Breast Cancer Screening: Going Beyond The ‘Pink’

Breast Cancer Screening: Going Beyond The ‘Pink’


Each year as October rolls around the color pink takes center stage, bringing awareness regarding breast cancer through special events, product lines and media displays.

We need to care enough to go beyond the pink, taking the focus off breast cancer, and putting it on breast health and the preventive measures that can ward off this devastating disease.

We need to become educated regarding the risk factors associated with breast cancer, lifestyle choices that will help in maintaining breast health, advanced imaging technologies that can detect cancer in its earliest stages

October marked the release of sobering new research on breast cancer and changes in mammogram guidelines.

The new study, published Oct. 13 in Cancer Epidemiology, Biomarkers & Prevention, found of more than 100,000 women diagnosed with breast cancer in 2010 and 2011, African-American and Hispanic women were more likely to be diagnosed at later stages. African-American women had a much higher risk of the disease being discovered at the most advanced, deadly stage. And African-American and Hispanic patients were up to 40 percent more likely to receive treatment not in line with breast cancer guidelines.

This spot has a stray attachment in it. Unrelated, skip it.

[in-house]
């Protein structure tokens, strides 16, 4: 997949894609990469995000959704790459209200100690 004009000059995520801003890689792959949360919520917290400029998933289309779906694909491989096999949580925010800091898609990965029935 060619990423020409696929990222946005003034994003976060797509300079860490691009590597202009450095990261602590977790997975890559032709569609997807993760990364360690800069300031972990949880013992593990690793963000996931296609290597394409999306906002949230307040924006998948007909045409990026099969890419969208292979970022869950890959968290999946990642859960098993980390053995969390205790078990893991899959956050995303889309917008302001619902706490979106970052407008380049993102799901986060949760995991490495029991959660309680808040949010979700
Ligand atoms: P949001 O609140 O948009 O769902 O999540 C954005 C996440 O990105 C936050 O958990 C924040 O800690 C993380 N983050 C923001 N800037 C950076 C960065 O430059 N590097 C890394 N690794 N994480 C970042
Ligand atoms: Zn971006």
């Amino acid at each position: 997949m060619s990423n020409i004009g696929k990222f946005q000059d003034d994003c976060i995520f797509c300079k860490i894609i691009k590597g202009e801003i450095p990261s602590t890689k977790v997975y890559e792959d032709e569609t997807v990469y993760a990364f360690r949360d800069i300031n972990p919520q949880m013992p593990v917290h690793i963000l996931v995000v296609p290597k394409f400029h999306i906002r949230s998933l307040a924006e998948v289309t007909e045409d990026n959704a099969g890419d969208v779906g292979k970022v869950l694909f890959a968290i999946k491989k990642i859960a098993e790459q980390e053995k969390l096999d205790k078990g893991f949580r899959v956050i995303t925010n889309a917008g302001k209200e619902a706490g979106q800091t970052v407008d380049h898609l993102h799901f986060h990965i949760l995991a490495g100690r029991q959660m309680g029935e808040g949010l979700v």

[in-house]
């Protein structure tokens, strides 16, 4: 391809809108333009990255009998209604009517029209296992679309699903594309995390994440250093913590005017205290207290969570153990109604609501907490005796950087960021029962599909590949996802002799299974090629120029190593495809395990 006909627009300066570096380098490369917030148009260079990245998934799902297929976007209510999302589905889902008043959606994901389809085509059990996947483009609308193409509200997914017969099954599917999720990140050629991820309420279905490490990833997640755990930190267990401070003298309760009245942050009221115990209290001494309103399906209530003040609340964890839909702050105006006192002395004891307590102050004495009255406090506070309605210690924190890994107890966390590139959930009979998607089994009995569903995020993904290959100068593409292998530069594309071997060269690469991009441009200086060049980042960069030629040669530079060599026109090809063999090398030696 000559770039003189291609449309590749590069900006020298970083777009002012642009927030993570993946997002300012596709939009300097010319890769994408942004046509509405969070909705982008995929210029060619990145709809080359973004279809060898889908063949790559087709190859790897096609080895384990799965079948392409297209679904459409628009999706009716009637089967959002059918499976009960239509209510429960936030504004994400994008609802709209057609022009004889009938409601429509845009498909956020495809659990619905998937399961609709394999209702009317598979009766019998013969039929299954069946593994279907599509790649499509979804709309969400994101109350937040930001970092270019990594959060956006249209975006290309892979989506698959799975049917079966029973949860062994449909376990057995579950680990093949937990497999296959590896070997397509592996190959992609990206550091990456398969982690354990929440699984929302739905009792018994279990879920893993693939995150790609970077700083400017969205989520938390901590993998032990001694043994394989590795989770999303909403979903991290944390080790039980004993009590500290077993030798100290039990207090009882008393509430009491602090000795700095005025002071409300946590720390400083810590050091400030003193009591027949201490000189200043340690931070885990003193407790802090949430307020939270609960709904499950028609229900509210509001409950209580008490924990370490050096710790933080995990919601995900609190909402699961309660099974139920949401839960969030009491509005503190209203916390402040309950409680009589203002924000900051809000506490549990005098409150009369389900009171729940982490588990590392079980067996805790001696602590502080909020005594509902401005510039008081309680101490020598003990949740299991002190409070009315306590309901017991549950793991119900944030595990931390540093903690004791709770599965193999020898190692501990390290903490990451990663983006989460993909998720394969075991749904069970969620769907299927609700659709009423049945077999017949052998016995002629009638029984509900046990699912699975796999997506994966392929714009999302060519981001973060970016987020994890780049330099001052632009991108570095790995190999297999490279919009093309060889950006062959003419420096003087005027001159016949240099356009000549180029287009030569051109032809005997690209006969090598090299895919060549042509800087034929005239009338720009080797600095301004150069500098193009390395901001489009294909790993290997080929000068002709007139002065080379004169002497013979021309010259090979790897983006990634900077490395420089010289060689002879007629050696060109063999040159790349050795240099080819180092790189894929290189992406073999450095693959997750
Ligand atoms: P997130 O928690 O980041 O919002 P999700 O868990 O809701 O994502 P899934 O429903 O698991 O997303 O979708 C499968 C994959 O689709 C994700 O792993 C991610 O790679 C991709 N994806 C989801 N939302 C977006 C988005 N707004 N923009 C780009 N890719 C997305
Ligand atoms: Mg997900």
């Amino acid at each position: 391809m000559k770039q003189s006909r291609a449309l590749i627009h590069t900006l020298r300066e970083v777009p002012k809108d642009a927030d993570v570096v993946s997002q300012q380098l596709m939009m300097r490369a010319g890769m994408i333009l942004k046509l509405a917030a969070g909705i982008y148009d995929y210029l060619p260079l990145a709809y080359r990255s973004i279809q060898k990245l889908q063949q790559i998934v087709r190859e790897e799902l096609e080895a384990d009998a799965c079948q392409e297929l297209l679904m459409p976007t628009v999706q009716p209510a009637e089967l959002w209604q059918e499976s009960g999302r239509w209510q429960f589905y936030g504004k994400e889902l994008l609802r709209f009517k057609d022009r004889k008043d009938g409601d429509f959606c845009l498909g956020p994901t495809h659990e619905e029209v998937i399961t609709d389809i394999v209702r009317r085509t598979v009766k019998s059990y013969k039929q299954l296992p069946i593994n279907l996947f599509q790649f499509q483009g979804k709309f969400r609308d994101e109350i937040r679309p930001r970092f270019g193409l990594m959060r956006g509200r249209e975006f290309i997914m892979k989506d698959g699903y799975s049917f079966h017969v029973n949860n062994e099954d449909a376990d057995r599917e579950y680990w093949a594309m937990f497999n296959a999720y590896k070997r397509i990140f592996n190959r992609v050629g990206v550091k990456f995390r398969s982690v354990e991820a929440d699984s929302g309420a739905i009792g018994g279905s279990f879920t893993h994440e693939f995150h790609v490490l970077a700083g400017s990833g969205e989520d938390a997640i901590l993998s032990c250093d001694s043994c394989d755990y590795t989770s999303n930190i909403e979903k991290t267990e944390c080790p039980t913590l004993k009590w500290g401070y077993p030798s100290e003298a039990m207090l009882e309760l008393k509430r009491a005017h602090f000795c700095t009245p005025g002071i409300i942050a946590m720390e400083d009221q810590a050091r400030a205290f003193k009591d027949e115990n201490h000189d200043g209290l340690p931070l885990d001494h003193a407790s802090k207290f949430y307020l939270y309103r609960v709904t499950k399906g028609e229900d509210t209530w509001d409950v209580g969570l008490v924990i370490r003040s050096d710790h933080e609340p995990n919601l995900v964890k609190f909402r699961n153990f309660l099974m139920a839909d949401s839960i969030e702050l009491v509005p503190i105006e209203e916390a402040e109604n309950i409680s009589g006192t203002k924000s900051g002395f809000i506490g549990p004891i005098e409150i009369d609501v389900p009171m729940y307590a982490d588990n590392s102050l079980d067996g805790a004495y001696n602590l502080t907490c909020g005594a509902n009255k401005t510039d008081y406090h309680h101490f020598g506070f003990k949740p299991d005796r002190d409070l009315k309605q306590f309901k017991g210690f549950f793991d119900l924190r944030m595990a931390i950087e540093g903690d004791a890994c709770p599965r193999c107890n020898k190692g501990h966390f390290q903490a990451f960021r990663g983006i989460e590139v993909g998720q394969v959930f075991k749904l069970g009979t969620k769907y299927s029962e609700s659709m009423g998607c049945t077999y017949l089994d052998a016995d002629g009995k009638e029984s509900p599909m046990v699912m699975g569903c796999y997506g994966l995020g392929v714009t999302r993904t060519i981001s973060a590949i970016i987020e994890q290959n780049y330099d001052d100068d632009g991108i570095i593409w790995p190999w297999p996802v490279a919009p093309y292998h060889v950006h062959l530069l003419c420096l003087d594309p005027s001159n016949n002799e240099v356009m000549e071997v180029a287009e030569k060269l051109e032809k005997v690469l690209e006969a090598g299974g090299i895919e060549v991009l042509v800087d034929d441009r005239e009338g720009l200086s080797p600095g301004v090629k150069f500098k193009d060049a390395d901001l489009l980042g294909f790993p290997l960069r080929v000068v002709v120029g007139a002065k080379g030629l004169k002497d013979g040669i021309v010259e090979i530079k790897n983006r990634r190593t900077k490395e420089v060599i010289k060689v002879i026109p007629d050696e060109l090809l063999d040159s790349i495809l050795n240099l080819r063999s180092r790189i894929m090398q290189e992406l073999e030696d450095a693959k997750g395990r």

Advocates are more troubled than surprised by these findings. “Sadly, we’re well aware of these disparities,” says Brian Smedley, executive director of the National Collaborative for Health Equity. “Too often, the reaction is, ‘Here we go again – another study showing persistent disparities.’”
Last month the American Cancer Society revised its mammogram

Breast Cancer Screening: Going Beyond The ‘Pink’guidelines. Before, women were advised to start yearly mammograms at age 40. Now, the recommended starting age for women with average breast cancer risk is 45. Still, that’s younger than the recommendations of the influential U.S. Preventive Services Task Force, whose guidelines suggest mammograms start at 50, with follow-up scans every other year.

Previous studies have shown survival gaps, with African-American women significantly more likely to die from breast cancer. “The difference in mortality rates represents who gets access to quality care,” says Linda Goler Blount, president and CEO of the Black Women’s Health Imperative. “They also represent when women of color, particularly African-Americans and Latinas, get their breast cancer diagnosed. [That] tends to be a much later stage, when the prognosis isn’t as good.”

Blount’s group is concerned about the task force’s recommendations. “Since a woman of color is likely to get her breast cancer diagnosed at a younger age, [with] the guidelines up to 50, those in their 20s and 30s will miss out.”

To detect breast cancer early, doctors must think beyond age alone, Blount says. “Providers need to talk to black women and women with dense breast tissue in their 30s, especially if there’s any family history at all on either side – mom or dad,” she says. “Providers should get a baseline mammogram done early as possible and then follow women with regular visits and mammograms.”

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